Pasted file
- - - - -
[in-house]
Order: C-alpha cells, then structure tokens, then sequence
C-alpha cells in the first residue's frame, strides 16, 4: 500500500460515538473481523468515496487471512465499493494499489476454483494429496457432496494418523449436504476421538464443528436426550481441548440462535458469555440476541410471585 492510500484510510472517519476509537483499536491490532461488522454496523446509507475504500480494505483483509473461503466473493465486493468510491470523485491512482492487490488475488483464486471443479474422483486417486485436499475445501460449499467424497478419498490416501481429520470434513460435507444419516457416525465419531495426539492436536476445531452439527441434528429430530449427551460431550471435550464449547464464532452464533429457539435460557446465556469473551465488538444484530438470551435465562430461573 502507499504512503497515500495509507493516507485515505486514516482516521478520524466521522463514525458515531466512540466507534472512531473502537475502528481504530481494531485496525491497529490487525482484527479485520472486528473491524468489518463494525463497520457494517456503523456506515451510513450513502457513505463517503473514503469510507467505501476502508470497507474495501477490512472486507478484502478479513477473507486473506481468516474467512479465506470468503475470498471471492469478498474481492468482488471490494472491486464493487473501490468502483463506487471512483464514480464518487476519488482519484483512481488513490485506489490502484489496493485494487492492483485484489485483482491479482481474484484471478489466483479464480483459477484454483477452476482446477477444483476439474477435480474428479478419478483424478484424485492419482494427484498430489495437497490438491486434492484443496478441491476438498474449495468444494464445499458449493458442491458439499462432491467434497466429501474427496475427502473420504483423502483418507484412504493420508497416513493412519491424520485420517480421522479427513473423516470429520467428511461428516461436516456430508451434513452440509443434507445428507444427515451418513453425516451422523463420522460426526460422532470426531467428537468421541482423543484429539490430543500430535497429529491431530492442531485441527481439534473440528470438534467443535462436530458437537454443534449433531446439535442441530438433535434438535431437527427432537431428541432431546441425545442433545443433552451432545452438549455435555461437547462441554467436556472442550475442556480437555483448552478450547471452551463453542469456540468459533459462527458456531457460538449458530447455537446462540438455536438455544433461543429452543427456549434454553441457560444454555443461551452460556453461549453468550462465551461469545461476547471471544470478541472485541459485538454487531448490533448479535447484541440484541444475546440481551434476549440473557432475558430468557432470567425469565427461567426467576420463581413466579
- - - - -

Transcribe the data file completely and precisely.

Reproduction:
[in-house]
Order: C-alpha cells, then structure tokens, then sequence
C-alpha cells in the first residue's frame, strides 16, 4: 500500500460515538473481523468515496487471512465499493494499489476454483494429496457432496494418523449436504476421538464443528436426550481441548440462535458469555440476541410471585 492510500484510510472517519476509537483499536491490532461488522454496523446509507475504500480494505483483509473461503466473493465486493468510491470523485491512482492487490488475488483464486471443479474422483486417486485436499475445501460449499467424497478419498490416501481429520470434513460435507444419516457416525465419531495426539492436536476445531452439527441434528429430530449427551460431550471435550464449547464464532452464533429457539435460557446465556469473551465488538444484530438470551435465562430461573 502507499504512503497515500495509507493516507485515505486514516482516521478520524466521522463514525458515531466512540466507534472512531473502537475502528481504530481494531485496525491497529490487525482484527479485520472486528473491524468489518463494525463497520457494517456503523456506515451510513450513502457513505463517503473514503469510507467505501476502508470497507474495501477490512472486507478484502478479513477473507486473506481468516474467512479465506470468503475470498471471492469478498474481492468482488471490494472491486464493487473501490468502483463506487471512483464514480464518487476519488482519484483512481488513490485506489490502484489496493485494487492492483485484489485483482491479482481474484484471478489466483479464480483459477484454483477452476482446477477444483476439474477435480474428479478419478483424478484424485492419482494427484498430489495437497490438491486434492484443496478441491476438498474449495468444494464445499458449493458442491458439499462432491467434497466429501474427496475427502473420504483423502483418507484412504493420508497416513493412519491424520485420517480421522479427513473423516470429520467428511461428516461436516456430508451434513452440509443434507445428507444427515451418513453425516451422523463420522460426526460422532470426531467428537468421541482423543484429539490430543500430535497429529491431530492442531485441527481439534473440528470438534467443535462436530458437537454443534449433531446439535442441530438433535434438535431437527427432537431428541432431546441425545442433545443433552451432545452438549455435555461437547462441554467436556472442550475442556480437555483448552478450547471452551463453542469456540468459533459462527458456531457460538449458530447455537446462540438455536438455544433461543429452543427456549434454553441457560444454555443461551452460556453461549453468550462465551461469545461476547471471544470478541472485541459485538454487531448490533448479535447484541440484541444475546440481551434476549440473557432475558430468557432470567425469565427461567426467576420463581413466579